EDOF lenses provide excellent distance and intermediate vision but are less efficient for near vision when compared to Trifocals.

B. Accommodative IOLS 
Accommodative IOLs have been developed based on Helmholtz's theory of accommodation. The theory states that with contraction of ciliary muscle there is zonular laxity which allows the lens to increase its anteroposterior diameter hence increasing the dioptric power.

The following approaches are being used to restore accommodation:

A. Change in axial position 

a. Single optic 
The basic mechanism behind these IOLs is the forward movement of the optic and variation of radius of curvature of the anterior surface.11 

Example:
i. Crystalens HD (B&L) (Figure 9)
ii. Tetraflex
iii. 1CU



b. Dual Optic
The anterior component has a high plus power and the posterior component has a minus power to make the eye emmetropic. Two components are connected by a bridge with spring action11. The IOL is not available commercially. Example: Synchrony (Visiogen Inc.)(Figure 10).



B. Change in shape or curvature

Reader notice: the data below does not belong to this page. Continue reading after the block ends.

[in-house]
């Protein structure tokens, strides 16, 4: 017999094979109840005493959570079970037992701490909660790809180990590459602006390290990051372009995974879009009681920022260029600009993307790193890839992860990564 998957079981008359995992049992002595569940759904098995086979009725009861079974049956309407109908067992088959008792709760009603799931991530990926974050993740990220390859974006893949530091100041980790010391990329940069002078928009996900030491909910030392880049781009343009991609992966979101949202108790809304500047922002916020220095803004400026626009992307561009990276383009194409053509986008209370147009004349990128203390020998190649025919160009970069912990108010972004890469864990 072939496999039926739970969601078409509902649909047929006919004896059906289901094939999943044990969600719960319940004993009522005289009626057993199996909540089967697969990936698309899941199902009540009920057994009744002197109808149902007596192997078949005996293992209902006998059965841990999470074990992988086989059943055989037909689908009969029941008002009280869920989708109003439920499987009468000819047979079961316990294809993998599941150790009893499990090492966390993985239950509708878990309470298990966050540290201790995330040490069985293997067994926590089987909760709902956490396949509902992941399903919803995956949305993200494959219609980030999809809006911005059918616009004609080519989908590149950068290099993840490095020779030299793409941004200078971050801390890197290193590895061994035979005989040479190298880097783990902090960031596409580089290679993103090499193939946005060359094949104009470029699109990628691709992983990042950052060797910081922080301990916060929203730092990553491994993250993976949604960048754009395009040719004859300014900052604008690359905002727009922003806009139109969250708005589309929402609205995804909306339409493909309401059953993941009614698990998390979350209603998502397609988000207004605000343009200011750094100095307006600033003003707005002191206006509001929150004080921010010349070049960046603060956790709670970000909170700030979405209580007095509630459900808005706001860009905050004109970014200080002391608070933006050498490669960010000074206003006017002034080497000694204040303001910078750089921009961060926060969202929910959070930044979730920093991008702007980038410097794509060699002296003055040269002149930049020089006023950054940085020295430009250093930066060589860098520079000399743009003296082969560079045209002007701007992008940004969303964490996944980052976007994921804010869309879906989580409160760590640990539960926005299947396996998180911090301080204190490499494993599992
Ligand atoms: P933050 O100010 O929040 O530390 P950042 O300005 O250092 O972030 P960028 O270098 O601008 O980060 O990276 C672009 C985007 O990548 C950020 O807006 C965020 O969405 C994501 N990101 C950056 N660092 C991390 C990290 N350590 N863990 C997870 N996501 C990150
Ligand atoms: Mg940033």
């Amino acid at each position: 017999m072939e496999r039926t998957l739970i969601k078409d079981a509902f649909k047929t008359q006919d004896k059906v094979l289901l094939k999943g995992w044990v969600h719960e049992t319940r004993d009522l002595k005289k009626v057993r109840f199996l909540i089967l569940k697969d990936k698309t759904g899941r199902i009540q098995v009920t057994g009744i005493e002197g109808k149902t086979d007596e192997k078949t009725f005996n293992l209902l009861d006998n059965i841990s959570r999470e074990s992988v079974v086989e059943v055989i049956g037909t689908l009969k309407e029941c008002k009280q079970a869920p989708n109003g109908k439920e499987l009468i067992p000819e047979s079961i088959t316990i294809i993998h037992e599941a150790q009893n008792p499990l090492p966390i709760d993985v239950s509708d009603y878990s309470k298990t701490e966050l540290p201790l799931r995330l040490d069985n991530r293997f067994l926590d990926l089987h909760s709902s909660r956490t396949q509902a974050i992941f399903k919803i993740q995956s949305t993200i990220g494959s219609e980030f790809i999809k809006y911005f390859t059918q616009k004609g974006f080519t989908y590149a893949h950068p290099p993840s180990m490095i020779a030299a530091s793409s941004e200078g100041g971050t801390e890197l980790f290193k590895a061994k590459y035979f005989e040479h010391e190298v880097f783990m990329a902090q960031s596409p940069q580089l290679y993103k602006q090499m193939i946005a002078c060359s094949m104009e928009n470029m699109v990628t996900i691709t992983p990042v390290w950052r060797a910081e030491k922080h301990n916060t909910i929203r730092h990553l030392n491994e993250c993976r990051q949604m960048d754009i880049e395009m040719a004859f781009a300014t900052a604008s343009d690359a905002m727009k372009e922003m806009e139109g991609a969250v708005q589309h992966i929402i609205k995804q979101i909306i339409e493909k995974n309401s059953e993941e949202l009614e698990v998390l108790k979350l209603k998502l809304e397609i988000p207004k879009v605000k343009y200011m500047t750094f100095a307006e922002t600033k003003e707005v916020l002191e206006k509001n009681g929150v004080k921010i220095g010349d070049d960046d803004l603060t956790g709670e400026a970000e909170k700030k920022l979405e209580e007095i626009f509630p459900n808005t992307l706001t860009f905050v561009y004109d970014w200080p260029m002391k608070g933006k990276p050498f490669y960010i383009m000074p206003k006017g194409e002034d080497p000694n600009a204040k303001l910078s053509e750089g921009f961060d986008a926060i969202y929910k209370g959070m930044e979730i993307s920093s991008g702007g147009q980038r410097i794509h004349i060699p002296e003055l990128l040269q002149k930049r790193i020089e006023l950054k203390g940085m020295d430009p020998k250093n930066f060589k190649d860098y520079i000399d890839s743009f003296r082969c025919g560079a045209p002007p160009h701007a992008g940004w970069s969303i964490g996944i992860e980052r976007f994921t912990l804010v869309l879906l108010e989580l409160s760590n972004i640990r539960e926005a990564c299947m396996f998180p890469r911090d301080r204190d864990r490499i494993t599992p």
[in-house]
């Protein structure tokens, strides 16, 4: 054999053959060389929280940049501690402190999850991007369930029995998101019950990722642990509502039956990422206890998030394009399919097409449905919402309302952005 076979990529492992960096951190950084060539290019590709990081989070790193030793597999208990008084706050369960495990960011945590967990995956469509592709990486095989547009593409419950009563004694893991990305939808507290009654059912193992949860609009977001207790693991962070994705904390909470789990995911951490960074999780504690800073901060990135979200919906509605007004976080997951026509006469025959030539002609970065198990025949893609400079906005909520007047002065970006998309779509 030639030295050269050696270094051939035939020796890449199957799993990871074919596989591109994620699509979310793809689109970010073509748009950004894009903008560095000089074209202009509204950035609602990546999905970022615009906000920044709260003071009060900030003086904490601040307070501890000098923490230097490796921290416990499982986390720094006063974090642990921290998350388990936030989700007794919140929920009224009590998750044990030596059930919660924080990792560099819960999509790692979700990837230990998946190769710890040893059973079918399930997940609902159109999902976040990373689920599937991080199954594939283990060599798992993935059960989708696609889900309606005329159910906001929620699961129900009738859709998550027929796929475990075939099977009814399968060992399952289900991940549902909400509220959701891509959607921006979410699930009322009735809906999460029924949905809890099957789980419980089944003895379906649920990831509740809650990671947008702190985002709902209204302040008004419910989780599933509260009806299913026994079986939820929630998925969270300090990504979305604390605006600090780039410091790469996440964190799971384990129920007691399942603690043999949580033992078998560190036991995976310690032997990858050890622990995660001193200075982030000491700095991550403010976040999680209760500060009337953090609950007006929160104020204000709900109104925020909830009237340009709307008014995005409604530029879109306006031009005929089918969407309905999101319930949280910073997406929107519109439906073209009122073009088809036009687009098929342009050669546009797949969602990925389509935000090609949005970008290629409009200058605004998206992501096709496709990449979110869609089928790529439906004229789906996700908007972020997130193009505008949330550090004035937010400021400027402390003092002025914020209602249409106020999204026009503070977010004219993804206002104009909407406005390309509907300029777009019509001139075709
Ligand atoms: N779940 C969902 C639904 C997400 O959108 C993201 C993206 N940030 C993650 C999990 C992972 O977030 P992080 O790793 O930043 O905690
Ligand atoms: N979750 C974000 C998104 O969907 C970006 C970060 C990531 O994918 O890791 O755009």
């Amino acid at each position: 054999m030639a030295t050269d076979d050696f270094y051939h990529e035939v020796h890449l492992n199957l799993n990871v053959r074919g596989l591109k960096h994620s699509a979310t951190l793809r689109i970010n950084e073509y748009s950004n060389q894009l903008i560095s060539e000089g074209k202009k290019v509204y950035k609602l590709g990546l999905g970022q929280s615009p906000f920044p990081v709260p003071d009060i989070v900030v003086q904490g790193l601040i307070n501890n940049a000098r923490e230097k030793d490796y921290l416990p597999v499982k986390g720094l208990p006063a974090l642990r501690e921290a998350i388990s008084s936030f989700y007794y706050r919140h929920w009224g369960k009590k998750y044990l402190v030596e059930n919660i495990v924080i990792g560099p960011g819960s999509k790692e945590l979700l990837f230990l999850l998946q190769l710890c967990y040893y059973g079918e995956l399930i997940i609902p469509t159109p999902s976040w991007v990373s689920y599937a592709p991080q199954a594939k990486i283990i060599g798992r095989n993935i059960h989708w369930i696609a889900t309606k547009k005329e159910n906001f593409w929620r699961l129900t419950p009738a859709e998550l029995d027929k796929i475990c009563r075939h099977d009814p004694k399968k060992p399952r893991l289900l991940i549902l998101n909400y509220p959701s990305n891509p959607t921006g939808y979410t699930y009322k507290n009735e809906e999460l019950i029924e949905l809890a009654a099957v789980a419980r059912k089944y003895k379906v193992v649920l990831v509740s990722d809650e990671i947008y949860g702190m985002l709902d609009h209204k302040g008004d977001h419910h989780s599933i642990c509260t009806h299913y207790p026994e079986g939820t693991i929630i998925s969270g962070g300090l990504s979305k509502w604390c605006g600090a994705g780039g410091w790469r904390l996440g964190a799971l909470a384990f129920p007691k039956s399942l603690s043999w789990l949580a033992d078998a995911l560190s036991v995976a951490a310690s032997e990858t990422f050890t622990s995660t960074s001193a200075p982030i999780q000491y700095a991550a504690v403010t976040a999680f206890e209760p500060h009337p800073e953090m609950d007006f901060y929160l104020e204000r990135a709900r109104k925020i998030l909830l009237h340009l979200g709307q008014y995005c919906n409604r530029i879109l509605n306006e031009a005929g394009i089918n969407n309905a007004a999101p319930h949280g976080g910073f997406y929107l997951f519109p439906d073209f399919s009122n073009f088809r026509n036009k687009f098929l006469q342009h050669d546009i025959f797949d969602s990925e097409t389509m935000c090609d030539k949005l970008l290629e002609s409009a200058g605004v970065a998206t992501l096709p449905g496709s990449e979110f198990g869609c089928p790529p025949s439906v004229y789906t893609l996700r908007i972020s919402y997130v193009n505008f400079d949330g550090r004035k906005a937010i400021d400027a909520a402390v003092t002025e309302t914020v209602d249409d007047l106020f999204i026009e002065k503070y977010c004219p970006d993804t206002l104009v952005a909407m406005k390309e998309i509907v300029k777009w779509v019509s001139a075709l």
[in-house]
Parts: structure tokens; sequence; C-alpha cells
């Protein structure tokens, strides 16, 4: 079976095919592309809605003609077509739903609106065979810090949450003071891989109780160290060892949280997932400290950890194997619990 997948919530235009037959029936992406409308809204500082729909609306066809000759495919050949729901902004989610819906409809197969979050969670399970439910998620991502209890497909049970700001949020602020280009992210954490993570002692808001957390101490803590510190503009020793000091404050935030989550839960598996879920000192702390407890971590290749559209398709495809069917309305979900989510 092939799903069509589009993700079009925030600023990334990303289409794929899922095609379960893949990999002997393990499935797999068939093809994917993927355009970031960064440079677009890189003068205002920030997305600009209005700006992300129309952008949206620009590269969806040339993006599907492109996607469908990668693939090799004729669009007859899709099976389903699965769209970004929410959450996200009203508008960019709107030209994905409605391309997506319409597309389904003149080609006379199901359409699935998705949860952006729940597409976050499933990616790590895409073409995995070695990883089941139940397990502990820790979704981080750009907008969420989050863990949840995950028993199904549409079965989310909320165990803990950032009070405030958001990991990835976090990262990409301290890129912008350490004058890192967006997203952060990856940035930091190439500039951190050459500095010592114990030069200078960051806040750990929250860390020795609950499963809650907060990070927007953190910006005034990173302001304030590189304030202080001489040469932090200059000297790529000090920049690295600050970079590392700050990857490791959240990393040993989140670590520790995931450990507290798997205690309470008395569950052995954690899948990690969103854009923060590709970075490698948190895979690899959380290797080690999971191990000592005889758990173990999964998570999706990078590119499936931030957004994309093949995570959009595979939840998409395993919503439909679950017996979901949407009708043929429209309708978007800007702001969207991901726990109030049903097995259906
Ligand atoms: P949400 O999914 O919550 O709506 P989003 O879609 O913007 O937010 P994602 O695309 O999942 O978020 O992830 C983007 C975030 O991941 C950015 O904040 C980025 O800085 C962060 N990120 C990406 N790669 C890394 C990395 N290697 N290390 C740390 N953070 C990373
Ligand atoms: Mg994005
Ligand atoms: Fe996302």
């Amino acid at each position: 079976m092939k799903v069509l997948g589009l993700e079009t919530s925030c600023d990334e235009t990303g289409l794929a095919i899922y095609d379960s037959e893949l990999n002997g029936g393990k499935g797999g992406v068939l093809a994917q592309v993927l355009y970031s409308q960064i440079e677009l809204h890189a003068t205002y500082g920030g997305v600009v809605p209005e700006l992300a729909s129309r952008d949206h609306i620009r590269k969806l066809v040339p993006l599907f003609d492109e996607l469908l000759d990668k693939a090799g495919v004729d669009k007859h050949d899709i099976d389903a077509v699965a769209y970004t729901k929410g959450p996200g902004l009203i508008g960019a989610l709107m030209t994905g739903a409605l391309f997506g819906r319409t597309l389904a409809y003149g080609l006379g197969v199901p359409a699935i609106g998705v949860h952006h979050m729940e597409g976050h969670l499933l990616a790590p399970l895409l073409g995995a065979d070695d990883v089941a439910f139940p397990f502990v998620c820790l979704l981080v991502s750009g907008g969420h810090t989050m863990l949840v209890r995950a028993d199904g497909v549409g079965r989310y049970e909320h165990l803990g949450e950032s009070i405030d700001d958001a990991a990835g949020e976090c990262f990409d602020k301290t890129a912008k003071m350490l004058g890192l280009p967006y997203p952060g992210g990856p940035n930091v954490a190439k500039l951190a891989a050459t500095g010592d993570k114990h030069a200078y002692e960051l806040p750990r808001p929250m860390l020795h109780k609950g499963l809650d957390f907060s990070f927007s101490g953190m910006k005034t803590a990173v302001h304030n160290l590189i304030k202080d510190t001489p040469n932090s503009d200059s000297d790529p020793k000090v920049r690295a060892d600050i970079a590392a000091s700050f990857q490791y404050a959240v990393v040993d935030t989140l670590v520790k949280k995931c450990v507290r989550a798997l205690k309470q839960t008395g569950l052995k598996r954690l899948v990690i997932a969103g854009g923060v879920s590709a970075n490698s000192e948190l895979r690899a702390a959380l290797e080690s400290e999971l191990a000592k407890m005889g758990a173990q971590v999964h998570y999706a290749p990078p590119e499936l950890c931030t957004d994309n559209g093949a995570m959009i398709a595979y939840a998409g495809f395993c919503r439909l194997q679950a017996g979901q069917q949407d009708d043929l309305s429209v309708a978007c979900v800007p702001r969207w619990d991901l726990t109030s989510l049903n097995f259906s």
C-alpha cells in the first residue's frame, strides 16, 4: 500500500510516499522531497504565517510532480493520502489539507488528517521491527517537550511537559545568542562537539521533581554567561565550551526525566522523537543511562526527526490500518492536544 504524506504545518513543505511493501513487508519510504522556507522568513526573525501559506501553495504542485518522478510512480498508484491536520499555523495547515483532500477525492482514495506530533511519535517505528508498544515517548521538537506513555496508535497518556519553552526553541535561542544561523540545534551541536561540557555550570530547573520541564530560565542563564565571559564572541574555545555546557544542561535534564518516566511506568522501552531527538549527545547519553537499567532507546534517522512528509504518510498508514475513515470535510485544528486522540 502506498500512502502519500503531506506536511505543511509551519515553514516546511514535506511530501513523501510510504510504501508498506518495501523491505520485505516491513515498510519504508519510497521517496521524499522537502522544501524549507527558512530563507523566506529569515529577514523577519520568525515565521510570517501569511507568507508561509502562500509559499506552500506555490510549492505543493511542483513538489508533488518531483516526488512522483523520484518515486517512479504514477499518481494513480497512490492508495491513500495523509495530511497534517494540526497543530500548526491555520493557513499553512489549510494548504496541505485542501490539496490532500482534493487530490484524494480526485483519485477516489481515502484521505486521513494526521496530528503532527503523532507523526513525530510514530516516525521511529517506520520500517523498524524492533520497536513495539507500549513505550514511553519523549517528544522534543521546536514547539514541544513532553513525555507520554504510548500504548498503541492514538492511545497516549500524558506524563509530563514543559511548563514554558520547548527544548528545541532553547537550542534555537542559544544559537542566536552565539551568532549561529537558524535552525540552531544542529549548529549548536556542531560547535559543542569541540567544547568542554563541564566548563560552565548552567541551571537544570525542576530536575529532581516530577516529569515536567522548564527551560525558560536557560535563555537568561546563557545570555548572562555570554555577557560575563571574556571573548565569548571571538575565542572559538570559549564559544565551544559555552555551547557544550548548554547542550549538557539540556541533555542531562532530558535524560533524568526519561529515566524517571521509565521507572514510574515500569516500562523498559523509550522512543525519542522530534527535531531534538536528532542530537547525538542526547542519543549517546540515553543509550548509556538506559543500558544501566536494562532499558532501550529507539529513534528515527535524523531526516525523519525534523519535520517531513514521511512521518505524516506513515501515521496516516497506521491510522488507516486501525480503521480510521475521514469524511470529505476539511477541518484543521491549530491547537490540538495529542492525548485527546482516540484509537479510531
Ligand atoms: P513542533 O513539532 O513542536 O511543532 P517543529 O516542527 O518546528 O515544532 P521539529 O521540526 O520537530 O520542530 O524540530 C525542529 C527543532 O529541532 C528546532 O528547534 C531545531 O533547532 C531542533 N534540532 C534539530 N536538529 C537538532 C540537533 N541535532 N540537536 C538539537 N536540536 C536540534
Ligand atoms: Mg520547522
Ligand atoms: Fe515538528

a. FluidVision13
The Haptic and interior of the optic are filled with silicone oil. It is designed in such a way that while accommodating the silicone oil migrates from the haptic into the optic and the anteroposterior diameter of the optic increases which increases the dioptric power.

b. NuLens12
PMMA haptics and PMMA reference plane with a small chamber that contains solid silicone oil with a posterior piston. When the piston is pressed the silicone gel bulges. The IOL is not available commercially.

C. Change in refractive index or power

a. Lumina
The IOL has two optical elements and both have a U-shaped elastic loop with a spring action which is connected to the optic via a non-elastic element. When the ciliary muscle contracts the optics move in the opposite direction and the optical power of the lens increases. 

C. Toric IOLS